Ready to eat chicken breasts recalled due to suspected listeria contamination


Ready to eat chicken breasts recalled due to suspected listeria contamination

A South Carolina food firm is voluntarily recalling over 52,000 pounds of cooked chicken breasts because they could be contaminated with the bacteria Listeria monocytogenes.

The announcement was made on Monday by the US Department of Agriculture's Food Safety and Inspection Service (USDA FSIS) who class the recall as Class I with a High health risk.

The South Carolina food manufacturer Carolina Culinary Foods, based in West Columbia SC announced that it was recalling the following product that it makes for Oscar Mayer:

- 6-ounce packages of "OSCAR MAYER/LOUIS RICH CHICKEN BREAST STRIPS WITH RIB MEAT, GRILLED, FULLY COOKED - READY TO EAT".

- The front of each package shows the establishment number "P-19676" inside the USDA mark of inspection.

- The back of each package shows a "Use by" date of "19 Apr 2007."

- The code "19 APR 2007" appears on each case.

- The chicken breast strips were made on 9th January 2007 before being distributed to retailers nationwide.

The Listeria contamination was discovered through routine testing at the Georgia Department of Agriculture.

As yet there have been no reports of illnesses from eating the product.

Eating food contaminated with Listeria monocytogenes can lead to listeriosis, a potentially fatal disease that rarely affects healthy people.

Listeriosis is a bacterial infection that strikes between 4 and 5 people in a million.

Symptoms include high temperature and fever, severe headaches, nausea and stiffness in the neck.

It can also cause stillbirths and miscarriages.

The people most at risk are those with weak immune systems, such as the elderly, very young and newborn babies, people with cancer going through chemotherapy or radiotherapy, and people infected with HIV.

If you are at risk of the infection, the USDA recommend you take the following precautions:

- Wash hands in warm soapy water for at least 20 seconds before and after touching poultry or any raw meat.

- Wash cutting boards, utensils and dishes with warm soapy water.

- Use separate cutting boards for raw meat, poultry and egg based products from other foods, especially if already cooked.

- Clean up spills and splashes immediately.

- Keep fish, poultry and raw meat away from any food that is not going to be cooked (eg salads).

- Use precooked or ready to eat food as soon as possible.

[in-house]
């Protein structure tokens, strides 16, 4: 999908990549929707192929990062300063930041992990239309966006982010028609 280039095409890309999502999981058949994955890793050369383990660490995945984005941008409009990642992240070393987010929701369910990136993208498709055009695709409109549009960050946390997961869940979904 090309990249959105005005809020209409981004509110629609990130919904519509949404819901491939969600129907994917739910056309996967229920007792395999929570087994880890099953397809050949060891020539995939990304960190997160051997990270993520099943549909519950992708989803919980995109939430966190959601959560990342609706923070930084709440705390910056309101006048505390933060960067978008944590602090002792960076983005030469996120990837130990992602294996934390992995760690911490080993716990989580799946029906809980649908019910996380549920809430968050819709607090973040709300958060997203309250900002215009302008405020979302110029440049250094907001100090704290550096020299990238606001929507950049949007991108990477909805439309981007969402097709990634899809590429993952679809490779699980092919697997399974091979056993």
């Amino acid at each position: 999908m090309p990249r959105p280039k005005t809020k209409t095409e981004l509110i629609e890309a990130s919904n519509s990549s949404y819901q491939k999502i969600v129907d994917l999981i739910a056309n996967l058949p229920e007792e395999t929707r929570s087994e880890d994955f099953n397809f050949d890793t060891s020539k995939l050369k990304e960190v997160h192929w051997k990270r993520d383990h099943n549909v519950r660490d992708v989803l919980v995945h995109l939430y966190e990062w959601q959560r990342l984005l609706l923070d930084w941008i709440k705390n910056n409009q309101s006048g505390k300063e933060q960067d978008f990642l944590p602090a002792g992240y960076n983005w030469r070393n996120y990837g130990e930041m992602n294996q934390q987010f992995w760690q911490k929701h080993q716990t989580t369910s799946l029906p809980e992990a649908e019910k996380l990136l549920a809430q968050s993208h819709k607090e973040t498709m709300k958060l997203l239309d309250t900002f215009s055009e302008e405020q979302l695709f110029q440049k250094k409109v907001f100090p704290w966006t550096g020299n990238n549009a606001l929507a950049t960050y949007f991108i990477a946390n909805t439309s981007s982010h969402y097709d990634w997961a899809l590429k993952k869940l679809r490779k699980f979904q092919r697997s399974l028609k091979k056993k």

Listeria can grow in the refrigerator, which should be kept at 40 degrees Fahrenheit (4.4 degrees Centigrade or Celsius). Your freezer should be at 0 (zero) degrees Fahrenheit (minus 18 degrees Centigrade or Celsius).

Also, if you are risk of Listeriosis you should not eat or drink the following products, without observing the given precaution:

- Hot dogs, luncheon meats, or any deli meats unless they have been heated until steaming hot.

- Meat spreads from a meat counter, refrigerated pâté, or smoked seafood located in the refrigerated section of the food store.

- Salads made in-store such as ham, chicken, egg, tuna or seafood salad.

- Raw or unpasteurized milk, or foods that contain it.

- Soft cheese like Feta, queso blanco, queso fresco, blue-veined, Camembert, Brie, or Panela, unless the label says it was made from pasteurized milk.

Listeria is one of many food-borne pathogens which as well as other bacteria includes viruses, prions and parasites. In the vast majority of cases improper handling, preparation or storage is the cause of the contamination.

More Information

Consumers who want more information about the Oscar Mayer recall should contact Kraft Consumer Response at 800-871-7117.

Click here to "Ask Karen" for further food safety information from the USDA Food Safety and Inspection Service.

Or telephone the toll-free USDA Meat and Poultry Hotline 1-888-MPHotline (1-888-674-6854, 10 am - 4 pm, Mon - Fri).

Click here for Open Directory Food and Water Borne Diseases Category

Writer: Medical-Diag.com

Falcon Weekly - March 16, 2015 (Video Medical And Professional 2020).

Section Issues On Medicine: Disease